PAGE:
Some thoughts on the eve of submitting a book proposal

When I was in grad school, I got a small stipend to put together the alumni newsletter. There was a guy who (twice) sent in an update about his life as a real estate agent, noting that, though his career had veered away from writing, he still used his MFA-acquired-skills to edit the community wine newsletter.

As a judgmental and ambitious twenty-four-year old, this distressed me. I was spending thousands of dollars on my degree. I had made what felt like significant sacrifices to join this program and I shuddered to imagine that a day might come where I would be content to use that expensive and coveted degree to edit a wine newsletter. For years the fear of becoming wine-newsletter-guy motivated me to put aside time to start a book, even when there were more immediately-pleasurable ways to spend my days.

As a much more pragmatic thirty-four-year old, I now understand that this guy was on to something. He surely has a nicer home than me–and earns more money. And if he’s still interested in writing, he might have the resources to take a significant chunk of time off work, or even to retire early. And there’s the obvious truth that deciding not to be a writer isn’t such a bad thing. It’s probably good! My non-writer friends report watching high-quality television shows in the evening, with no overwhelming sense of guilt about how much unpaid work they did or did not complete that day. That kind of evening sounds nice.

An eerie post-apocalyptic haze has settled over Vancouver these past few days. Forest fires north of us have turned the sky an unnatural yellow, and when the evening breeze finally stirs the air, I taste campfire on my tongue. Roscoe and I hunker down in the living room, swatting at flies and trying to determine the least unpleasant hour for a walk. At night, I wake up before dawn scratching at large red welts, tuning my ears to the mosquito’s distinct whine, wondering if it’s worth turning on all the lights and hunting the bastard down. In case you are wondering about the life of a writer hoping to sell her first book, this is what it’s like.

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I guess it’s fitting that these days of waiting have the mythical qualities of purgatory. I started this book proposal in April. I thought I’d be done by the end of May. But in fact—after many revisions, false starts, one total do-over, and sixty-seven pages—I finished in the morning on Friday, July 3. And then I sat around wondering what to do. Continue reading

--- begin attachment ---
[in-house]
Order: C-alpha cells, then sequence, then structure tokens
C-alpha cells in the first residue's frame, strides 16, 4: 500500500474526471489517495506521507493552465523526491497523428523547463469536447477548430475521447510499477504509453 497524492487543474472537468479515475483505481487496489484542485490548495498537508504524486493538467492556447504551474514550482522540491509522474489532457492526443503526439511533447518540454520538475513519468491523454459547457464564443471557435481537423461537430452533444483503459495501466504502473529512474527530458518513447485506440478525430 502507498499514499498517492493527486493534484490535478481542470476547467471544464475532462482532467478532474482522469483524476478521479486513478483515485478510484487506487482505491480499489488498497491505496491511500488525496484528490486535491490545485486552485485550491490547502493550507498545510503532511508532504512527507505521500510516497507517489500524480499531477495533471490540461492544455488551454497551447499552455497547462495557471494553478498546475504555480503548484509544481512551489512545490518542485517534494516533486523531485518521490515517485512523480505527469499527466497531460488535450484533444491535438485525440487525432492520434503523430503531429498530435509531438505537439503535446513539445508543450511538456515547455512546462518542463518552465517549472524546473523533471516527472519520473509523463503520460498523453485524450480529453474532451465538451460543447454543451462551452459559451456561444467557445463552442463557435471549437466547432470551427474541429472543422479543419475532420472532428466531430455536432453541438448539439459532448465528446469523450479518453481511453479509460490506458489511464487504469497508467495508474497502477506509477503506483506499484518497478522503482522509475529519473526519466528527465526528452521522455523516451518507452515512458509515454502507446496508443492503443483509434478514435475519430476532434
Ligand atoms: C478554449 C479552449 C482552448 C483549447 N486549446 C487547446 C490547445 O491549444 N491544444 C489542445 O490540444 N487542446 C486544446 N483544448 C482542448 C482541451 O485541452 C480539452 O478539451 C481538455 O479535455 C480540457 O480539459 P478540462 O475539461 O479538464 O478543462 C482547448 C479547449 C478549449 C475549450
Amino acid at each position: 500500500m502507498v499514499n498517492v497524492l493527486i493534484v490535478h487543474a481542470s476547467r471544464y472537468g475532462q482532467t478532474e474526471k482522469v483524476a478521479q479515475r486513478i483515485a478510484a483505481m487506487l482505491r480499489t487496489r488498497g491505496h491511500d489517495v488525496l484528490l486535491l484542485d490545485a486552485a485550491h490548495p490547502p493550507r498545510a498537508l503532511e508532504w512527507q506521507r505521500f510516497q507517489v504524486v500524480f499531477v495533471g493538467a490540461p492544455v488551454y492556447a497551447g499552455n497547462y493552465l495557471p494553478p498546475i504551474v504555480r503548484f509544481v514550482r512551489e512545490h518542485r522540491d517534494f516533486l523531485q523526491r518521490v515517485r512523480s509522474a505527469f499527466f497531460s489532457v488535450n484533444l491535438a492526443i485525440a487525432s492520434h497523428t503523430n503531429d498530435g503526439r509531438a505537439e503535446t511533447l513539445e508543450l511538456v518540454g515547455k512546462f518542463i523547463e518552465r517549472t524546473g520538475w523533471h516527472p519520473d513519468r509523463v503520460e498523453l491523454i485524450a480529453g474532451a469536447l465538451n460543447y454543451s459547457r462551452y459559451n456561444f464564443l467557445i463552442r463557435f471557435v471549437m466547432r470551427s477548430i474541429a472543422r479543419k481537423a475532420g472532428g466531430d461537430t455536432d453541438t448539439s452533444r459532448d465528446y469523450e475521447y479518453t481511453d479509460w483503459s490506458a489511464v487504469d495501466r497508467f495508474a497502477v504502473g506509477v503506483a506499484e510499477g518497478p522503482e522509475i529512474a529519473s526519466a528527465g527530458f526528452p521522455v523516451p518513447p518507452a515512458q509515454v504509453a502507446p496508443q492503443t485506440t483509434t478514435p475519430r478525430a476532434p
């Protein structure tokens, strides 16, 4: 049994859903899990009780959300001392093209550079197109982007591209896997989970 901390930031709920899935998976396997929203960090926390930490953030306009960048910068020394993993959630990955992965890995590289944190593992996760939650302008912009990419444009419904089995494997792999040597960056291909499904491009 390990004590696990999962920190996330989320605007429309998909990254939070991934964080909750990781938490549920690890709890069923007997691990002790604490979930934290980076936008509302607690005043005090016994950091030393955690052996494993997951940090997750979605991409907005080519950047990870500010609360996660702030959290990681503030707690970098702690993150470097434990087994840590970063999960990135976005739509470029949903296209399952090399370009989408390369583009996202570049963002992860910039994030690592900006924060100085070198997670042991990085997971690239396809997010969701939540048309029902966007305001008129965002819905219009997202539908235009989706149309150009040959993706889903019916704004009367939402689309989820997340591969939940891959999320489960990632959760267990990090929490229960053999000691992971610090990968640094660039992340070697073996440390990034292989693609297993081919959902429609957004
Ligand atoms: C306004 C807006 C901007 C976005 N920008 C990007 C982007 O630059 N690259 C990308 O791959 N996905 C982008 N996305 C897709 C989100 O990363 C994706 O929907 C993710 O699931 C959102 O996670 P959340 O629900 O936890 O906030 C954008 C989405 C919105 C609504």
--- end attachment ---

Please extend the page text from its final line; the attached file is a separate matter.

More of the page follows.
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the messay: a question of genre

Reading Brevity’s blog this afternoon has gotten me thinking about genre. Often when I tell people I’m writing a book on love stories they look at me with interest and say, “You’re writing a novel that’s a love story?”

I usually respond by explaining that, no, I’m writing a nonfiction book about love stories. But this description does not make a particularly snappy elevator pitch. Sometimes I say, “I’m writing a book-length essay on love stories,” or “My book is part memoir, part research, part family mythology.” Sometimes I wish I was writing a novel just so I would have the language to describe what I’m doing. But what I’m doing doesn’t seem to have a sufficient genre descriptor. Calling it a book-length essay allows for the wandering approach that Scott Russel Sanders famously called “chasing mental rabbits.” But it’s ultimately unproductive because, frankly, most people don’t know enough about the essay as literary form for a book-length essay to sound remotely interesting. On day one of teaching the personal essay to my undergraduates, I spend a lot of time distinguishing it from the academic essay–a genre they seem to either tolerate or loathe.

But memoir isn’t quite the right word either. My experiences happen to be a convenient starting point for talking about love stories. But in the book I also want to re-imagine the stories I’ve spent my life hearing: my parents’ and grandparents’ love stories, things I could not possibly remember. Annie Dillard says, “A memoir is any account, usually in the first person, of incidents that happened a while ago.” But what if those incidents happened before I was born?

And where does research fit into all of this? Some of the tools I’ve been using to explore the topic include the things scholars, philosophers, and friends have to say about love and love stories. And when I actually publish this thing, in what part of the bookstore or library might it reside? I find myself in a weird, nameless gray area.

But luckily, if that’s the right word, lots of other books fall into a similarly ambiguous space. A few that come to mind right away are: Lauren Slater’s Lying, Nick Flynn’s Another Bullshit Night in Suck City, Dave Eggers’ What is the What, Richard McCann’s Mother of Sorrows, Francisco Goldman’s Say Her Name, even Joan Didion’s The Year of Magical Thinking. We don’t have adequate generic words for books like these much less a designated bookstore shelf. All are narrative. All are intensely personal. All are imaginative. But all are distinctly unwieldy creatures when it comes to genre.

So should we coin the messay? The novoir? When we discuss this in class, many of my students are comfortable with blending truth and fiction or research and narrative. To them, a good story is often just that. But I worry about orphan books that so easily find themselves in genre limbo, mostly because I’m aware that that’s exactly what I’m writing.